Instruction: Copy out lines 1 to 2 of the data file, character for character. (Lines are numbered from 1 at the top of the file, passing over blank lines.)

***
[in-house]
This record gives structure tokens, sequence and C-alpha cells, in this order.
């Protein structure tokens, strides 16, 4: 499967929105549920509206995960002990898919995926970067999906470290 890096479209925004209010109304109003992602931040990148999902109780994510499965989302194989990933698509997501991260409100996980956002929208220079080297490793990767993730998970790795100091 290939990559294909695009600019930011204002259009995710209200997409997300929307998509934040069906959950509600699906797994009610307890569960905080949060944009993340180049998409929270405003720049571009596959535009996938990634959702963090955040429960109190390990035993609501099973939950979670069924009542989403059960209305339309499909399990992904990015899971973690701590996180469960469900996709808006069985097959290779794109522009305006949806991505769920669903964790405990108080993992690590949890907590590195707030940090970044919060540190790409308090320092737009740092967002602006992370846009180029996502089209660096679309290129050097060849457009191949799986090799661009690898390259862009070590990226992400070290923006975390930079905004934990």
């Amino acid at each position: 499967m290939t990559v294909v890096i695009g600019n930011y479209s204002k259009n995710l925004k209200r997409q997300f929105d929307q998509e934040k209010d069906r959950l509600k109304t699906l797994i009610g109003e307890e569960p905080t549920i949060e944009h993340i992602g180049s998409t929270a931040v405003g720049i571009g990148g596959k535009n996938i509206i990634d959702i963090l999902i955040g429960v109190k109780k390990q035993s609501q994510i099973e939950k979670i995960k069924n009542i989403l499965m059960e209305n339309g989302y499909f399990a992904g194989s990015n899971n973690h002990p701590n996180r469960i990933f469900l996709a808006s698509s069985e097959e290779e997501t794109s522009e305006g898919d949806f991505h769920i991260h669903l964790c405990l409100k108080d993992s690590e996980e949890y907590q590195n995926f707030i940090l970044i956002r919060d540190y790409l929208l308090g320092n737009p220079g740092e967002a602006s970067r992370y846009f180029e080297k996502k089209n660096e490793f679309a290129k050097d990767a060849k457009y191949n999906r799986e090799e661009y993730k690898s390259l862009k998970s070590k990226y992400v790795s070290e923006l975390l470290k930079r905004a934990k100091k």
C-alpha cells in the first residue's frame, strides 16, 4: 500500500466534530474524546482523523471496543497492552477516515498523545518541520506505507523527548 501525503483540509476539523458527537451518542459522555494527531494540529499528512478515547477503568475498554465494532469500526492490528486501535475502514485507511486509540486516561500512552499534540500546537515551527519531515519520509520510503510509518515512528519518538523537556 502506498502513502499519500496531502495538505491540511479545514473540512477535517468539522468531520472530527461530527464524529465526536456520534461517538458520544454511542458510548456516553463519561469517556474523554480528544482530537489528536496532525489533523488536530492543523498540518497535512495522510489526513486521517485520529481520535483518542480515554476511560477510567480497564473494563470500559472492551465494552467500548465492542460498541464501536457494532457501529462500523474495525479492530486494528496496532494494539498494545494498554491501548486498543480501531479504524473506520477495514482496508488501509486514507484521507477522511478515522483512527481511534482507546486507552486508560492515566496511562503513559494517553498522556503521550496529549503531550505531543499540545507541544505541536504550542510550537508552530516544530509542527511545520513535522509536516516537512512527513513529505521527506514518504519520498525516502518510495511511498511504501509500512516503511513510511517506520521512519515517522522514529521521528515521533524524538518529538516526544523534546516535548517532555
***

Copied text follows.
[in-house]
This record gives structure tokens, sequence and C-alpha cells, in this order.